I plan to make some for my keto friends, so I purchased a gun-style icing/decorating tool that takes wilton decorating tips.  I hope that the squeeze handle will make them easier to make, and also I should be able to easily make angel hair, spaghetti and yakisoba sizes.  I might even be able to make fettuccini if I can find the right tip!
I'll update when the decorator comes and I try it out next week!!

Right!? So many options! We are loving these noodles 😊

Hi. I do not have a blender or food processor. Would a not-so-expensive blender work to create these noodles? Everyone I see on Youtube who has made these has a Vitamix. Thank you.

I made this in a smaller blender and it worked so I believe so. The mixture is not too thick so you shouldn't need a strong blender. You may have to blend it for longer though as you don't want any lumps.

Hi Martina, I really hope you read this because Steve from Keto Connect has a variation of this recipe which is not only tastier than this one but is made from canned, drained chicken and NO flours of any kind.  I try to keep my carbs as low as possible, and his recipe is super low carb for 1/4 of the recipe (ZERO net carbs) 2 total carbs. I honestly love those noodles better than any I have tried.

That's right! I'm not familiar with that one but I believe the original may be from DJ Foodie from 2013 (who adapted that from a TV show), it was one of the first recipes I found when I went keto over a decade ago. Not bad!

The chicken noodle recipe DJ Foodie developed was very different from the noodles made with this method. Steve from SeriousKeto actually used Ann's method using molecular gastronomy to make his. I've heard from others who've tried them that they're really good.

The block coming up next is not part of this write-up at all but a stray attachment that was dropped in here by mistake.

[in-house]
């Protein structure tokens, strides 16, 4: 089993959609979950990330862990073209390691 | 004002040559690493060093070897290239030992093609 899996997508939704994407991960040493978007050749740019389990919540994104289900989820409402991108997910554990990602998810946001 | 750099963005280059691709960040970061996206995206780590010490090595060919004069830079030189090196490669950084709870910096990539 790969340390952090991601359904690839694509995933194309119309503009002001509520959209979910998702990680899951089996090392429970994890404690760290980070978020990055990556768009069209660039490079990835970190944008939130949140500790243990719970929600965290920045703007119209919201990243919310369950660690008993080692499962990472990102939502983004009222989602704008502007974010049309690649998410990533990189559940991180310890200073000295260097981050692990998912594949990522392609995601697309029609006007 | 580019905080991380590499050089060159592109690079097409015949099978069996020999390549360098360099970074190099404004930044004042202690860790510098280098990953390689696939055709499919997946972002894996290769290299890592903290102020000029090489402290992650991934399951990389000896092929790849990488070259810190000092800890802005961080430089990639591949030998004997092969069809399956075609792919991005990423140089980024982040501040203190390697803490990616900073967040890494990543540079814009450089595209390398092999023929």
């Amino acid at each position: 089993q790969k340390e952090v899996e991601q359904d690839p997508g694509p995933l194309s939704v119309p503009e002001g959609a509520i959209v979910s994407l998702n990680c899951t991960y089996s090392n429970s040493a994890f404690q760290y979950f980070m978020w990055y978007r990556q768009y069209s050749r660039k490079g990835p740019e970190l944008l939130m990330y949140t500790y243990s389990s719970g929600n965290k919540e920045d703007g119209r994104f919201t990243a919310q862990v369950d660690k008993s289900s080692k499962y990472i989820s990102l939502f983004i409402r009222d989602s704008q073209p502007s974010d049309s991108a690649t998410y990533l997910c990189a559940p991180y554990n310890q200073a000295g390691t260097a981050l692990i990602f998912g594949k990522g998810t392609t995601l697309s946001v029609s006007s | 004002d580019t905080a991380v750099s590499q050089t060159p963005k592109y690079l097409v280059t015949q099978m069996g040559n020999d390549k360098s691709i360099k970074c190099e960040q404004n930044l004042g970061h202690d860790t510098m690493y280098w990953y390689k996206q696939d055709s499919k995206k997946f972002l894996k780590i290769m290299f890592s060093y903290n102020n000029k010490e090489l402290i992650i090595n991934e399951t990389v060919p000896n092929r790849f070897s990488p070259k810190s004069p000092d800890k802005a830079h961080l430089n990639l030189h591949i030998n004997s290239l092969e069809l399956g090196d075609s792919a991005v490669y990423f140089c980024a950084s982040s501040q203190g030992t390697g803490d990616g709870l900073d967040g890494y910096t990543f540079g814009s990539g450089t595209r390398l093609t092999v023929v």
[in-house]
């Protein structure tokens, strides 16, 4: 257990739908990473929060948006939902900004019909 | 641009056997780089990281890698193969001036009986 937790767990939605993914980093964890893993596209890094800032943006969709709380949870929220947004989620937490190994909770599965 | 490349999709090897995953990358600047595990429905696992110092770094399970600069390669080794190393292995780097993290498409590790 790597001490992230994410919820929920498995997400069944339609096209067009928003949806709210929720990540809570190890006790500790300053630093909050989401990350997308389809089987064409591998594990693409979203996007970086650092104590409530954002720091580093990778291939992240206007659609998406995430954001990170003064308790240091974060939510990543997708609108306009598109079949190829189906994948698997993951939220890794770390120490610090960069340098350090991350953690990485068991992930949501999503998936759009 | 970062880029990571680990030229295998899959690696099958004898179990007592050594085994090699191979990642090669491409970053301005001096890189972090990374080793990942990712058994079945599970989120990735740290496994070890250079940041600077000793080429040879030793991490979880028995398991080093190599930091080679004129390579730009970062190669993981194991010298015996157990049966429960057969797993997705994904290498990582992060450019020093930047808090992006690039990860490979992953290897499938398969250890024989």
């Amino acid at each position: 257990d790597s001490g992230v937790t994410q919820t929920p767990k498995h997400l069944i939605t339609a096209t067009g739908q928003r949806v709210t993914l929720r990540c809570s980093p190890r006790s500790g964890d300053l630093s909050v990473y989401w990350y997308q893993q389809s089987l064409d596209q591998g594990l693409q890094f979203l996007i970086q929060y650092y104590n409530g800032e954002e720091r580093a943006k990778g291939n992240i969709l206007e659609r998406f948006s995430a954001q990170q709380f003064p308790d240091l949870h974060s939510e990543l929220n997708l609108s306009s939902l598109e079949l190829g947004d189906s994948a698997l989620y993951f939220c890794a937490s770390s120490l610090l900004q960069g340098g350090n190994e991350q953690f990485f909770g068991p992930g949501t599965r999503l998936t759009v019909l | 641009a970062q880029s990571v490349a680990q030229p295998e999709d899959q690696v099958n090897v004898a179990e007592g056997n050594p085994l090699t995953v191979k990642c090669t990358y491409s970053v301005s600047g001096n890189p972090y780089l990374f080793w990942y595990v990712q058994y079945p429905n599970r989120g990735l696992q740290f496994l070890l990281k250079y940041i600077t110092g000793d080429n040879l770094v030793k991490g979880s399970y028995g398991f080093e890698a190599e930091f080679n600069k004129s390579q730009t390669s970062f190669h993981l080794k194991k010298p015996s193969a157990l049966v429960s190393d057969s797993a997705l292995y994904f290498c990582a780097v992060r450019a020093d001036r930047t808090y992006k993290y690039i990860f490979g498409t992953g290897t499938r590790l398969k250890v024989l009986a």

Hello, the egg powder (whole or whites) is a bit of an issue in my area - either not available at all, available in ridiculous quantities (10kg) and/or very expensive. Do you think the recipe would work with real eggs and reducing the amount of water? Any guesses about how many eggs for a similar portion? Thanks

I've seen Ann's recipe for "rice noodles" but it still uses a little bit of egg white powder. I assume you could use more lupin flour instead of the egg powder... or possibly whole eggs.
I searched for the conversion for egg powder to whole eggs and it is as follows: 1 large egg = 2 tbsp whole egg powder + 1/4 cup water.
So you will also need to reduce the liquids, based on this conversion 1/4 cup less water for every whole egg used. In this recipe it means that you'd need to use 3 large eggs and reduce the water by 3/4 cup. Please keep in mind that I have not tested this swap - if you do, let us know!